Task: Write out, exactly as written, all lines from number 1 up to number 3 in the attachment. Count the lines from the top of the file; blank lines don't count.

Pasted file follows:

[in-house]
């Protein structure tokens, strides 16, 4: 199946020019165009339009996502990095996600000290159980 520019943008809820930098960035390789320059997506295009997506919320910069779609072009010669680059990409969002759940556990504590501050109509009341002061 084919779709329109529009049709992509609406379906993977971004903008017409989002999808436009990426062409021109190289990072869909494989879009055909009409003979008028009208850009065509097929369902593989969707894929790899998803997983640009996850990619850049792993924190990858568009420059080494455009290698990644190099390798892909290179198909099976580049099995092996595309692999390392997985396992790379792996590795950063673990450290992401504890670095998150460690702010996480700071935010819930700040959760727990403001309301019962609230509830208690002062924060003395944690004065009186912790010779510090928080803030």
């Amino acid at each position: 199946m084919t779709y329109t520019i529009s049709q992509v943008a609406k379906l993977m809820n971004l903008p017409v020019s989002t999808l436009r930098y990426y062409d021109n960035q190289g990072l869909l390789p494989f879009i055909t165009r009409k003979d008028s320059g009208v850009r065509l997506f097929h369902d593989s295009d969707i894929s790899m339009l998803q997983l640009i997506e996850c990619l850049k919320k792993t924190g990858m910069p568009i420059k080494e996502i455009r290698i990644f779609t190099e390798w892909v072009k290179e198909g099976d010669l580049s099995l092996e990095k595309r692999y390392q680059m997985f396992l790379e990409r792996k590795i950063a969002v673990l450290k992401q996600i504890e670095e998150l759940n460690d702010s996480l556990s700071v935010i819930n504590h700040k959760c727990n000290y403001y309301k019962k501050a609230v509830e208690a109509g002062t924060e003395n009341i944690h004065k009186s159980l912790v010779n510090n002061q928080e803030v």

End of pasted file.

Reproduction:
[in-house]
């Protein structure tokens, strides 16, 4: 199946020019165009339009996502990095996600000290159980 520019943008809820930098960035390789320059997506295009997506919320910069779609072009010669680059990409969002759940556990504590501050109509009341002061 084919779709329109529009049709992509609406379906993977971004903008017409989002999808436009990426062409021109190289990072869909494989879009055909009409003979008028009208850009065509097929369902593989969707894929790899998803997983640009996850990619850049792993924190990858568009420059080494455009290698990644190099390798892909290179198909099976580049099995092996595309692999390392997985396992790379792996590795950063673990450290992401504890670095998150460690702010996480700071935010819930700040959760727990403001309301019962609230509830208690002062924060003395944690004065009186912790010779510090928080803030």
């Amino acid at each position: 199946m084919t779709y329109t520019i529009s049709q992509v943008a609406k379906l993977m809820n971004l903008p017409v020019s989002t999808l436009r930098y990426y062409d021109n960035q190289g990072l869909l390789p494989f879009i055909t165009r009409k003979d008028s320059g009208v850009r065509l997506f097929h369902d593989s295009d969707i894929s790899m339009l998803q997983l640009i997506e996850c990619l850049k919320k792993t924190g990858m910069p568009i420059k080494e996502i455009r290698i990644f779609t190099e390798w892909v072009k290179e198909g099976d010669l580049s099995l092996e990095k595309r692999y390392q680059m997985f396992l790379e990409r792996k590795i950063a969002v673990l450290k992401q996600i504890e670095e998150l759940n460690d702010s996480l556990s700071v935010i819930n504590h700040k959760c727990n000290y403001y309301k019962k501050a609230v509830e208690a109509g002062t924060e003395n009341i944690h004065k009186s159980l912790v010779n510090n002061q928080e803030v």